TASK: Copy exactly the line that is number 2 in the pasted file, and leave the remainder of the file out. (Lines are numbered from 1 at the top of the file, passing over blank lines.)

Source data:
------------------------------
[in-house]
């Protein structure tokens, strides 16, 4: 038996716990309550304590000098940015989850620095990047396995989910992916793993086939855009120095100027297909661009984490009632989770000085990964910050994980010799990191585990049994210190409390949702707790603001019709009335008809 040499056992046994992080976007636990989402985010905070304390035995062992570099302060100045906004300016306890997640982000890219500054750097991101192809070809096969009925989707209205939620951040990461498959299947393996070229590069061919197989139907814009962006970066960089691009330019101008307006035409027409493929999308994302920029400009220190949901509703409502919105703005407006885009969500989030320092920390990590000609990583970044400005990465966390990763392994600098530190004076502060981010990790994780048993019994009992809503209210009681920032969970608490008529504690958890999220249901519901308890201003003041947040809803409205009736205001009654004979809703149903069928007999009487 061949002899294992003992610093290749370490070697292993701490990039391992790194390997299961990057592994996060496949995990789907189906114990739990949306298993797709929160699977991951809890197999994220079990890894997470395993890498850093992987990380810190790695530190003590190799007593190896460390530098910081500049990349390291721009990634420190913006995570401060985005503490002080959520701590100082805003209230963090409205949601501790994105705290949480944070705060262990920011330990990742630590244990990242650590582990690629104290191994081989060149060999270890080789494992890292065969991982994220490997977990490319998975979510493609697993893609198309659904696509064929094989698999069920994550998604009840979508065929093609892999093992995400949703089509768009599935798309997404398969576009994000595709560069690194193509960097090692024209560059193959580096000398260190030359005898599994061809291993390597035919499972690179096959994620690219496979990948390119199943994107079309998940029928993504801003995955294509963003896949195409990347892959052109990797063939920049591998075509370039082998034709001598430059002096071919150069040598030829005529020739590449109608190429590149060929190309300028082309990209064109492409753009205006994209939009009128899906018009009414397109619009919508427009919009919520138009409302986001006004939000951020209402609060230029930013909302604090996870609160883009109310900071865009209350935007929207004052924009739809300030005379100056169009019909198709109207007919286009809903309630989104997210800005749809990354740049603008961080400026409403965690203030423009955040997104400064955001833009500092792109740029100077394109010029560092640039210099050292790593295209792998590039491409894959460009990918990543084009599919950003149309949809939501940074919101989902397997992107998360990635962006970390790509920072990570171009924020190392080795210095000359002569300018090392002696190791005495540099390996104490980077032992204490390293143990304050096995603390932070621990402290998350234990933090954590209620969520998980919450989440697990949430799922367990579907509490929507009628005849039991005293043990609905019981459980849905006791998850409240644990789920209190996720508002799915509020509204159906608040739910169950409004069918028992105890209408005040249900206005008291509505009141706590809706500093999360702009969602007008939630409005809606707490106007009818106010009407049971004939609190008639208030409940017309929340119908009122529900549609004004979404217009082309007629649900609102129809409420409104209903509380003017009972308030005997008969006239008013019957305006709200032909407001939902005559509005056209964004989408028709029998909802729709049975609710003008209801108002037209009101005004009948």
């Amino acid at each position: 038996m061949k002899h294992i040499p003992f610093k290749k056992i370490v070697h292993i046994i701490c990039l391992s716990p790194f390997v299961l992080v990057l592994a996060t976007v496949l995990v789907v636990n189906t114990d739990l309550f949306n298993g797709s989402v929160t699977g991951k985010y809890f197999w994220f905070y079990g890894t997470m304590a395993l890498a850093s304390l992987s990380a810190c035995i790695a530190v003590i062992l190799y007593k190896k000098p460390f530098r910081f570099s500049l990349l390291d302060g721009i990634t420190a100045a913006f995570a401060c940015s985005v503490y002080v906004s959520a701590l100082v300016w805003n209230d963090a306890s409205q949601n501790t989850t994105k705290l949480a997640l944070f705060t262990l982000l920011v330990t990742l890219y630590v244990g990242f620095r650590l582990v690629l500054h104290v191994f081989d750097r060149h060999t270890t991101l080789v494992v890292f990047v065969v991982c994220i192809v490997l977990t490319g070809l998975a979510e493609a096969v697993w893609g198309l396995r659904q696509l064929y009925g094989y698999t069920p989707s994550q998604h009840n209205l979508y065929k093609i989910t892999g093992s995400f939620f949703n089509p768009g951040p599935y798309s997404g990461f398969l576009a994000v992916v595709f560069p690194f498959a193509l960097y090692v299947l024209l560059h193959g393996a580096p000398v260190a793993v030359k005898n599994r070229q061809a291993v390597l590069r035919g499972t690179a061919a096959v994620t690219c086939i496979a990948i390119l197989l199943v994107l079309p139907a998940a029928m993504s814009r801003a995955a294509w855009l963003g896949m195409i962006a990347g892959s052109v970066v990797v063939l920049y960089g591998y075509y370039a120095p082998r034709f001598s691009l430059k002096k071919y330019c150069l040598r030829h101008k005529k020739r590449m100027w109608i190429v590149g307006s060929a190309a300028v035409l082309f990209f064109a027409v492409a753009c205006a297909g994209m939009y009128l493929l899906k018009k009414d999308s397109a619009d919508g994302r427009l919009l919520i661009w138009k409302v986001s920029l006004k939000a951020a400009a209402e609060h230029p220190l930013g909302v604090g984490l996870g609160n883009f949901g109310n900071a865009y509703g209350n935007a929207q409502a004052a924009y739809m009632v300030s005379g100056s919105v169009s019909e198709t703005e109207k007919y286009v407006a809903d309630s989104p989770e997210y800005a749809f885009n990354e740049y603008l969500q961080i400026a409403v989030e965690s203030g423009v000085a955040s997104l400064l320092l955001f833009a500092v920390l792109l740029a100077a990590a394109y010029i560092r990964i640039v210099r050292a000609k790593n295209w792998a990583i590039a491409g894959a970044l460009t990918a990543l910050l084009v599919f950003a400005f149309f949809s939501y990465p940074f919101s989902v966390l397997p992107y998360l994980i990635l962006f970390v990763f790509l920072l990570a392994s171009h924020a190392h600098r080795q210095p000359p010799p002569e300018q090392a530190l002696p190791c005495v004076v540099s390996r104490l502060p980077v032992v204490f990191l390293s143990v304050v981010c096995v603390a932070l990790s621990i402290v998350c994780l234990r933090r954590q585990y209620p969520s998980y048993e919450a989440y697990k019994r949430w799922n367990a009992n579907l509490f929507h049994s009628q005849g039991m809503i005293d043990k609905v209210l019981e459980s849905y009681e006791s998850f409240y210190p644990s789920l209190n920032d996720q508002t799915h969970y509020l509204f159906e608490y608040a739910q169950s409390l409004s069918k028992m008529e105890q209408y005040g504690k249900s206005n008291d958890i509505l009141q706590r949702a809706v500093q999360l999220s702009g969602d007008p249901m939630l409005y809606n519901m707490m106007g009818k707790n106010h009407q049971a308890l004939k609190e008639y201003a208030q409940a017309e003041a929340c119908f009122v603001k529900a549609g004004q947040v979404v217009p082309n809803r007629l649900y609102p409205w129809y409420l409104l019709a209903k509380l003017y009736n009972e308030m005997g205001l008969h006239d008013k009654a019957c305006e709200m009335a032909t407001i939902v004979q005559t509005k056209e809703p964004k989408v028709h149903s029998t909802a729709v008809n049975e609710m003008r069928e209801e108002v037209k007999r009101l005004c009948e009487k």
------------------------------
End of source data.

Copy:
């Protein structure tokens, strides 16, 4: 038996716990309550304590000098940015989850620095990047396995989910992916793993086939855009120095100027297909661009984490009632989770000085990964910050994980010799990191585990049994210190409390949702707790603001019709009335008809 040499056992046994992080976007636990989402985010905070304390035995062992570099302060100045906004300016306890997640982000890219500054750097991101192809070809096969009925989707209205939620951040990461498959299947393996070229590069061919197989139907814009962006970066960089691009330019101008307006035409027409493929999308994302920029400009220190949901509703409502919105703005407006885009969500989030320092920390990590000609990583970044400005990465966390990763392994600098530190004076502060981010990790994780048993019994009992809503209210009681920032969970608490008529504690958890999220249901519901308890201003003041947040809803409205009736205001009654004979809703149903069928007999009487 061949002899294992003992610093290749370490070697292993701490990039391992790194390997299961990057592994996060496949995990789907189906114990739990949306298993797709929160699977991951809890197999994220079990890894997470395993890498850093992987990380810190790695530190003590190799007593190896460390530098910081500049990349390291721009990634420190913006995570401060985005503490002080959520701590100082805003209230963090409205949601501790994105705290949480944070705060262990920011330990990742630590244990990242650590582990690629104290191994081989060149060999270890080789494992890292065969991982994220490997977990490319998975979510493609697993893609198309659904696509064929094989698999069920994550998604009840979508065929093609892999093992995400949703089509768009599935798309997404398969576009994000595709560069690194193509960097090692024209560059193959580096000398260190030359005898599994061809291993390597035919499972690179096959994620690219496979990948390119199943994107079309998940029928993504801003995955294509963003896949195409990347892959052109990797063939920049591998075509370039082998034709001598430059002096071919150069040598030829005529020739590449109608190429590149060929190309300028082309990209064109492409753009205006994209939009009128899906018009009414397109619009919508427009919009919520138009409302986001006004939000951020209402609060230029930013909302604090996870609160883009109310900071865009209350935007929207004052924009739809300030005379100056169009019909198709109207007919286009809903309630989104997210800005749809990354740049603008961080400026409403965690203030423009955040997104400064955001833009500092792109740029100077394109010029560092640039210099050292790593295209792998590039491409894959460009990918990543084009599919950003149309949809939501940074919101989902397997992107998360990635962006970390790509920072990570171009924020190392080795210095000359002569300018090392002696190791005495540099390996104490980077032992204490390293143990304050096995603390932070621990402290998350234990933090954590209620969520998980919450989440697990949430799922367990579907509490929507009628005849039991005293043990609905019981459980849905006791998850409240644990789920209190996720508002799915509020509204159906608040739910169950409004069918028992105890209408005040249900206005008291509505009141706590809706500093999360702009969602007008939630409005809606707490106007009818106010009407049971004939609190008639208030409940017309929340119908009122529900549609004004979404217009082309007629649900609102129809409420409104209903509380003017009972308030005997008969006239008013019957305006709200032909407001939902005559509005056209964004989408028709029998909802729709049975609710003008209801108002037209009101005004009948």